Insulation Coordination in High Voltage

Insulation Coordination in High Voltage:

Insulation Coordination in High Voltage – Electric power supply should ensure reliability and continuity to the utility concerns. Hence, the power lines and sub-stations are to be operated and protected against overvoltages such that the number of failures are as few as possible. At the same time, the cost involved in the design, installation, and operation of the protective devices should not be too high. Hence, a gradation of system insulation and protective device operation is to be followed, keeping in view the importance of the various equipment involved.

Generally, sub-stations contain transformers, switchgear, and other valuable equipment with non-self restoring Insulation Coordination in High Voltage, which have to be protected against failures and internal destruction. For other apparatus, which contain self-restoring insulation, like string insulators, they may be allowed to flashover in air. But the flashovers should be kept to a minimum so that the system disturbances are the least. Hence, lightning and switching surge protection requires establishment of protective voltage levels called shunt protection levels

The lightning impulse withstand level known as the Basic Impulse Level (BIL) is established for each system nominal voltage for different apparatus. Various equipment and their component parts should have their BIL above the system protective level, by a suitable margin. This margin is usually determined with respect to air insulation by statistical methods. For non-self-restoring Insulation Coordination in High Voltage like the transformer insulation, the margin limit is fixed using conventional methods.

For system voltages below 400 kV, the switching surges are not of importance. If the BIL is chosen correctly, relative to the prevailing protective level, the equipment will have an adequate switching surge level. For higher system voltages, since the switching surges are of higher magnitude compared to the lightning overvoltages, switching surge magnitudes are of importance and the following criterion is to be adopted.

1.The flashover voltage of a protective derive is chosen such that it will not operate for switching overvoltages and other power frequency and its harmonic overvoltages. But other long duration overvoltages, namely, sustained overvoltage due to faults and even the above-mentioned overvoltages may sometimes cause thermal overloading due to leakage Therefore, the BIL has to be higher.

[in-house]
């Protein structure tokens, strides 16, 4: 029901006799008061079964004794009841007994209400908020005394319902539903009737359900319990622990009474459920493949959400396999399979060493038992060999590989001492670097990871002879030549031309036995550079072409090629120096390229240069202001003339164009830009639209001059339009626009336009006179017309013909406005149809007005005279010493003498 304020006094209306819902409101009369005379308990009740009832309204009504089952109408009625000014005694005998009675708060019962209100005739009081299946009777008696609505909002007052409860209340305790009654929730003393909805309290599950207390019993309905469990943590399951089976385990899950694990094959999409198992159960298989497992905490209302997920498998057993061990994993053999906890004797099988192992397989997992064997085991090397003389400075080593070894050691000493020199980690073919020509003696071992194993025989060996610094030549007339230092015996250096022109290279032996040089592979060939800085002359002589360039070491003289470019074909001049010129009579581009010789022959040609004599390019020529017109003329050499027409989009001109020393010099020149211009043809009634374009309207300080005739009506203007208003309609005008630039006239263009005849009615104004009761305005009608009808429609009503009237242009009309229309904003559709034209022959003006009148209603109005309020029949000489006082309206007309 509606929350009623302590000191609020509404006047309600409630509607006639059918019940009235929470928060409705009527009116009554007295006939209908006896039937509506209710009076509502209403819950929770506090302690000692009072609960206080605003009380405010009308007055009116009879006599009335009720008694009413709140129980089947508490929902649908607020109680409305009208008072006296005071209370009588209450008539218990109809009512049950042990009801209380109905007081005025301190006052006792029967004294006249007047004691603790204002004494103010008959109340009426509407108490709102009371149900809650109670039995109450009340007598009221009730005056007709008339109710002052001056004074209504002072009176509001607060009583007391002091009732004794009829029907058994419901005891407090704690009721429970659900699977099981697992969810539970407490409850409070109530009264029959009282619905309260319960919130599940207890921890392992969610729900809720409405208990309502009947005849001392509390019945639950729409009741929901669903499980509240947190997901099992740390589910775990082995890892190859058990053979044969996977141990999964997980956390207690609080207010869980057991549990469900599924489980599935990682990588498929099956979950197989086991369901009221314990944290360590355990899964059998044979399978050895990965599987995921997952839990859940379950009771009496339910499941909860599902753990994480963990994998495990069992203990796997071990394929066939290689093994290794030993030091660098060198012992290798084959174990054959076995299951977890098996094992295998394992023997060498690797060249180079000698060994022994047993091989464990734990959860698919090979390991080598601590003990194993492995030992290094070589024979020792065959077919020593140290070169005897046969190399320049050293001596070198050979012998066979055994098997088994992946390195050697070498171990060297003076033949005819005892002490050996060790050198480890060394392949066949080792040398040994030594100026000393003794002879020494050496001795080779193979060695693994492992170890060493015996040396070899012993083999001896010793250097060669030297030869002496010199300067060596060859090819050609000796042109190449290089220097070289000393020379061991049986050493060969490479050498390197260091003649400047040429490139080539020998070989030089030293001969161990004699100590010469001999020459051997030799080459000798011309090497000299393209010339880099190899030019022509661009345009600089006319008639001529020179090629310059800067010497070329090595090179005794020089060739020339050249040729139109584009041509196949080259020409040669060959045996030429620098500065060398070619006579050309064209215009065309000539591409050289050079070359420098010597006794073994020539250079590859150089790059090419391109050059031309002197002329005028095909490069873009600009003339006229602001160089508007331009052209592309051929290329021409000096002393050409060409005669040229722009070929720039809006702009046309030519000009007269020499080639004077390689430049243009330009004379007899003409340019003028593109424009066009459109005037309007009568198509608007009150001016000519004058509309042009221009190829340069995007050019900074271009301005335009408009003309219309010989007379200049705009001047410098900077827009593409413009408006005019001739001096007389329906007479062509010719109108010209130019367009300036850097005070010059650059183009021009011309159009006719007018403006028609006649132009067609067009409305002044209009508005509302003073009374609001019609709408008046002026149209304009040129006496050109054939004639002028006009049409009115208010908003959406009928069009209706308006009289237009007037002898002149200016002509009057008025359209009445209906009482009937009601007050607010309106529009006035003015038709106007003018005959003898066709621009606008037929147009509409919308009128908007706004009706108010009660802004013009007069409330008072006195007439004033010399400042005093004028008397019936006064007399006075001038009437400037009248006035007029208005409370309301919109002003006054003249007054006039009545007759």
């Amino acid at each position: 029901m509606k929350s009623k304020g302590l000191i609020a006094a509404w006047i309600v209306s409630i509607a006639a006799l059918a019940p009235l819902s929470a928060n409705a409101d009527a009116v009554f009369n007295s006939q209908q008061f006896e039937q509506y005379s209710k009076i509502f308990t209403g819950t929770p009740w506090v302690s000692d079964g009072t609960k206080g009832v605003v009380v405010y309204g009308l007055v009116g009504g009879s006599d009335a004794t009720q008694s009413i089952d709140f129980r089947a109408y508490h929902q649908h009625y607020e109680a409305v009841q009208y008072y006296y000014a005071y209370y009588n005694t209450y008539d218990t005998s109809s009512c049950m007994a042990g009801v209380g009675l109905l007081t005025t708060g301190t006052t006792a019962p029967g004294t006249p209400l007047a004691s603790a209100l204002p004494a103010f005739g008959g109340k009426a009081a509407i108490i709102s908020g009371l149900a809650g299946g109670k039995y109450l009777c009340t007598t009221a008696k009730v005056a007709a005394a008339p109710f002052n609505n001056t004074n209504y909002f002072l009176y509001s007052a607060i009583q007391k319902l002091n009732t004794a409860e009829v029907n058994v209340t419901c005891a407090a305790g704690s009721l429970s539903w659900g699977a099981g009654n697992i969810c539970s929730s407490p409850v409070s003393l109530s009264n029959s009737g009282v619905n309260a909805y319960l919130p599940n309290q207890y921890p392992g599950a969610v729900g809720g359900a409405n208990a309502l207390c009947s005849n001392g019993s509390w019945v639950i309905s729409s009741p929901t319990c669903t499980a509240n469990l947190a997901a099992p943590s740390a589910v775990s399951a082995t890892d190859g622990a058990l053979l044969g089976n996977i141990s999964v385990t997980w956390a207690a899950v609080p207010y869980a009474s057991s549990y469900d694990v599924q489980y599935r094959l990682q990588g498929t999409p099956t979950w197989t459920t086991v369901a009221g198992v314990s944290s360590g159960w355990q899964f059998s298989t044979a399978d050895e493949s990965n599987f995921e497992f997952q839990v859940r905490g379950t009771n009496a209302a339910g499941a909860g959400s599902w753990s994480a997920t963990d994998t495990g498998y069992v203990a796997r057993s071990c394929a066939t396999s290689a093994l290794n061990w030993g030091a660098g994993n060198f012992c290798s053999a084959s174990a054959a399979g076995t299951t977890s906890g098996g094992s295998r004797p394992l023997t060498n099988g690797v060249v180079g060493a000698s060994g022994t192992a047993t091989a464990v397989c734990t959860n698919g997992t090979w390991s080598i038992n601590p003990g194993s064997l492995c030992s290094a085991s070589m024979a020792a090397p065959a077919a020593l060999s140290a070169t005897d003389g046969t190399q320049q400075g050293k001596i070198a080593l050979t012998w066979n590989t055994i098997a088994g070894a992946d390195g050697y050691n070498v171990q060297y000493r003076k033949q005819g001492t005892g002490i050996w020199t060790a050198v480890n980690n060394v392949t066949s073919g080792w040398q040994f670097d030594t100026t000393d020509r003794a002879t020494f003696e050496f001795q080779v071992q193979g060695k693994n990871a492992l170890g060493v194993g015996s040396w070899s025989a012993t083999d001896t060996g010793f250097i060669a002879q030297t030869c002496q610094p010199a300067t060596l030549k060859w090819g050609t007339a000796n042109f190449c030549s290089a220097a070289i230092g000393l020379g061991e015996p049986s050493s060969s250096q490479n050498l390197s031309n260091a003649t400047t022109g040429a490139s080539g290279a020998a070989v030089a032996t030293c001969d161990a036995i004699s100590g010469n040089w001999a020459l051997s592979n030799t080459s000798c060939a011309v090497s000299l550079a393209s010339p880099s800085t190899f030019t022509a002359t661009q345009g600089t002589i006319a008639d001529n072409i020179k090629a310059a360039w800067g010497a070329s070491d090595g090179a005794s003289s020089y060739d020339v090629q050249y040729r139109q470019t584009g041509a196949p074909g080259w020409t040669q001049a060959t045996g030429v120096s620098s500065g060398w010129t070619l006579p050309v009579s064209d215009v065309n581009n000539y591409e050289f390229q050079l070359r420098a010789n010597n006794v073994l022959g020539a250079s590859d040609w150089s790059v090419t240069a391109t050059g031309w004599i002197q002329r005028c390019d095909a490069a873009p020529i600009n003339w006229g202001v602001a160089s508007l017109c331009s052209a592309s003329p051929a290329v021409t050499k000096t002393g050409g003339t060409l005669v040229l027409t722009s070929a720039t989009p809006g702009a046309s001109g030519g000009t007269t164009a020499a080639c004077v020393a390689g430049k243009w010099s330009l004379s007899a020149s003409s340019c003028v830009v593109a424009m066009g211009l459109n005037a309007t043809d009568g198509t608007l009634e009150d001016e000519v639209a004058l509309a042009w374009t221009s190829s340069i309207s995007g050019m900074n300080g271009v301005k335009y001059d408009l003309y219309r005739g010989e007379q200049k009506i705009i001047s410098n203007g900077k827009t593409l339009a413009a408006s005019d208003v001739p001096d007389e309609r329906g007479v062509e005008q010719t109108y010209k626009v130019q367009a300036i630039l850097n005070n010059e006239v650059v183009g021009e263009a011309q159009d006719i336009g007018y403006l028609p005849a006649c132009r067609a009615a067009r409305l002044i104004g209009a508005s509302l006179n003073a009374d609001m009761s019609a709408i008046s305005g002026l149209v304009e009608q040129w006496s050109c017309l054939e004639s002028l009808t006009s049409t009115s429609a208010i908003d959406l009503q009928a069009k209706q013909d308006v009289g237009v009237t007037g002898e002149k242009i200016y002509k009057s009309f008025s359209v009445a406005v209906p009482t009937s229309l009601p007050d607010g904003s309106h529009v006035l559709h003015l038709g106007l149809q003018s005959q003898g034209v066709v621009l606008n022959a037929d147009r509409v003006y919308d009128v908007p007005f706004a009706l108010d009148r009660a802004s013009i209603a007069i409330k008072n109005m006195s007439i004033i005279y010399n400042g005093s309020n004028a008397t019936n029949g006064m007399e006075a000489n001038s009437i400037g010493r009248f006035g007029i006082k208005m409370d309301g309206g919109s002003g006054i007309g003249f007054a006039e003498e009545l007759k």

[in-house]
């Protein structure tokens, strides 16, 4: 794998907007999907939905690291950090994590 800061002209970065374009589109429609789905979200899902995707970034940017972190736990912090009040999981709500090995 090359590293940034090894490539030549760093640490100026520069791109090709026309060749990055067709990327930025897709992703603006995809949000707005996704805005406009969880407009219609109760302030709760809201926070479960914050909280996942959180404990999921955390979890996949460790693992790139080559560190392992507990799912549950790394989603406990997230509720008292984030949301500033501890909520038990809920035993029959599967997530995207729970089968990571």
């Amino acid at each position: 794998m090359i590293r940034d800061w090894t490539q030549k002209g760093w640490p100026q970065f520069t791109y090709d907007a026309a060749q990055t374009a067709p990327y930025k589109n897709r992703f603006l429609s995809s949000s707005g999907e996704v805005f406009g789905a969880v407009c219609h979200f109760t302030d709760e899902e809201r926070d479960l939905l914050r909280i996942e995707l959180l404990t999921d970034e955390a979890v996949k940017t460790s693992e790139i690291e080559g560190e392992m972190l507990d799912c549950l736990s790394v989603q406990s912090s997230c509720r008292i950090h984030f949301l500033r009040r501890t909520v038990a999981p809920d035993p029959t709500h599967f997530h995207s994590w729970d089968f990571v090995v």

2.For EHV systems, it may be economical to use a protective device for limiting the overvoltages due to lightning as well as switching surges to a particular level. At present, there are surge arresters which operate for both types of overvoltages mentioned above. In such cases, it is preferable to assign to each protected equipment a Switching Impulse Level (SIL), so that there is a small margin above the controlled switching surge level, so that the surge diverters operate on switching surges, only when the controlling devices fail. Normally, only rod gaps and lightning arresters are used as protective devices for protection, and their characteristics are considered here.

The ideal requirements of a protective device connected in parallel or in shunt are:

  1. It should not usually flashover for power frequency overvoltages.
  2. The volt-time characteristics of the device must lie below the withstand voltage of the protected apparatus or insulation. The marginal difference between the above two should be adequate to allow for the effects of distance, polarity, atmospheric conditions, changes in the characteristics of the devices due to ageing, etc.
  3. It should be capable of discharging high energies contained in surges and recover insulation strength quickly.
  4. It should not allow power frequency follow-on current to flow.

The behaviour of shunt connected protective devices like rod gaps and surge diverters along with transformer Insulation Coordination in High Voltage is given in Fig. 8.23. In Fig. 8.23a the transformer insulation strength is given as a volt-time characteristic. Figure 8.23b gives the relative insulation strengths of the transformer (curve A), rod gaps (curves B and C), and that of a lightning arrester (curve D).

Insulation Coordination in High Voltage

A lightning arrester protects the transformer insulation in the entire time region. The rod gap protects the transformer insulation, only if the rate of rise of surge is less than the critical slope (curve X). Thus, if the surge voltage rise is as shown by curve 1, rod gap flashes and protects the transformer, if the surge voltage rise follows curve 2, only the surge diverter can protect the transformer insulation.

Rod gaps are simple and cheap devices but do not meet all the requirements of a protective device. Moreover, their flashover characteristics depend on the atmospheric conditions, polarity of the wave, and waveshape. Also, it may give rise to very steep impulse waves on the transformer windings as chopped waves, because no current limiting resistance is used. Chopped impulse waves may lead to the destruction of the transformer turn to turn Insulation Coordination in High Voltage. But still, rod gaps provide reasonable protection where lightning surge levels are low, and steep fronted surges are controlled by overhead ground wires.

Updated: July 21, 2018 — 12:34 pm